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Part VI Refugee Rights and Realities, Ch.49 National Constitutions and the Right to Asylum

Stephen Meili

From: The Oxford Handbook of International Refugee Law

Edited By: Cathryn Costello, Michelle Foster, Jane McAdam

From: Oxford Public International Law (http://opil.ouplaw.com). (c) Oxford University Press, 2023. All Rights Reserved.date: 02 December 2023

Asylum — Non-refoulement — Relationship between international and domestic law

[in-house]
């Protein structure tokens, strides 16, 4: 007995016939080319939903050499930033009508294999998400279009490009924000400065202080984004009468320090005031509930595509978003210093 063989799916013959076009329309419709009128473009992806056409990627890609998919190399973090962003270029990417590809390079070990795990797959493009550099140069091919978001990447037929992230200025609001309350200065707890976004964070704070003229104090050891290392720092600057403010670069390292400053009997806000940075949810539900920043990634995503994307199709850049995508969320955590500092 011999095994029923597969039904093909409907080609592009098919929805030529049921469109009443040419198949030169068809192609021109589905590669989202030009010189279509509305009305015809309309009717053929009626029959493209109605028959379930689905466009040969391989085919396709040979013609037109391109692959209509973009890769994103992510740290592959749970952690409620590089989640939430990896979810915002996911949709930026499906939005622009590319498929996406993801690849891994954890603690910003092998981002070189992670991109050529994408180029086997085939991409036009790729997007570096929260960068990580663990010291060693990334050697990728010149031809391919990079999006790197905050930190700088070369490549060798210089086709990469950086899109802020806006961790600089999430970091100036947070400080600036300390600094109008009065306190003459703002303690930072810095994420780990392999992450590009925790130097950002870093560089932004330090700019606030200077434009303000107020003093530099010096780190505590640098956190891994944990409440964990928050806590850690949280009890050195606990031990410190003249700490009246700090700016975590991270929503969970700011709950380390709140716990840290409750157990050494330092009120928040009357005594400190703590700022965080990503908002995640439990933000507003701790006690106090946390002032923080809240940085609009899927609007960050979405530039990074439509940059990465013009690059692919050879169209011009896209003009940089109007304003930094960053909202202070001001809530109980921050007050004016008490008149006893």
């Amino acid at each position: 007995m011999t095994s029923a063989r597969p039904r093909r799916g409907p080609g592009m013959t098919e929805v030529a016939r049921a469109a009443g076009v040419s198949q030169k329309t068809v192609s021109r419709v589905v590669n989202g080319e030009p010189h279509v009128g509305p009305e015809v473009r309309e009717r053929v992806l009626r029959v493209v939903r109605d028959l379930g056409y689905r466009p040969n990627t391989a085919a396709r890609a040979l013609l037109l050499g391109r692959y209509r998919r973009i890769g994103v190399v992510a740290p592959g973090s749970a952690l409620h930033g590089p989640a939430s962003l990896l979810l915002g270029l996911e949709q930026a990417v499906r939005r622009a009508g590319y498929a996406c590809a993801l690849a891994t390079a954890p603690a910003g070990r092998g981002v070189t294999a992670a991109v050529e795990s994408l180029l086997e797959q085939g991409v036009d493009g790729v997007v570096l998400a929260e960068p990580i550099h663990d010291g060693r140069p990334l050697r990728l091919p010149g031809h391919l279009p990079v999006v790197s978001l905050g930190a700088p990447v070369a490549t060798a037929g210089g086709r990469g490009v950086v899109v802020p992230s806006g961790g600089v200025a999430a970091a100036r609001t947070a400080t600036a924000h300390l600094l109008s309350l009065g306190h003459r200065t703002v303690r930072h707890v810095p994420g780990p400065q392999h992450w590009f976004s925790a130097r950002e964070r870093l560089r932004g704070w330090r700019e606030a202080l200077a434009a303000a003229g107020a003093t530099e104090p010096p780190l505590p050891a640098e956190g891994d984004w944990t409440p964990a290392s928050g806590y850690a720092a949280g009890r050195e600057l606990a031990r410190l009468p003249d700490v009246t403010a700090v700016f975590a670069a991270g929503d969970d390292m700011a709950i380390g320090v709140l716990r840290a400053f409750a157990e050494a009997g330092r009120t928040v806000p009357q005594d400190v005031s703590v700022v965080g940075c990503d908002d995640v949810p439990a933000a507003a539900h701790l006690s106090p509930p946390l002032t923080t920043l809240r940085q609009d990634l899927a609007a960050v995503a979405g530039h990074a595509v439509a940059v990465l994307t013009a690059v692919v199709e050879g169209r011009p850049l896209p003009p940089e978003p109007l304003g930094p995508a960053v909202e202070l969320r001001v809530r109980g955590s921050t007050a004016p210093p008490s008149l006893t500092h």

This chapter studies the constitutional right to asylum, which until recently was a rather neglected backwater of international refugee law. This is due to a variety of factors, including the Refugee Convention’s domination of the refugee law regime, the weakness of the judiciary in many of the countries whose constitutions contain a right to asylum, and the non-humanitarian motivations for inclusion of that right in many constitutions. More recently, however, a combination of factors has breathed new life into the constitutional right to asylum in some countries. These factors include the limitations of the Refugee Convention, the rise in nationalism and anti-globalization, and the growing influence of refugee lawyers who are utilizing the constitutional right to asylum in domestic courts, particularly in Latin America. The chapter then traces the evolution of the constitutional right to asylum and considers how it has manifested itself in different countries and regions of the world over time. It also looks at recent strategic litigation in Latin America that has successfully utilized the constitutional right to asylum and may provide a blueprint for the effective use of such provisions in other countries.

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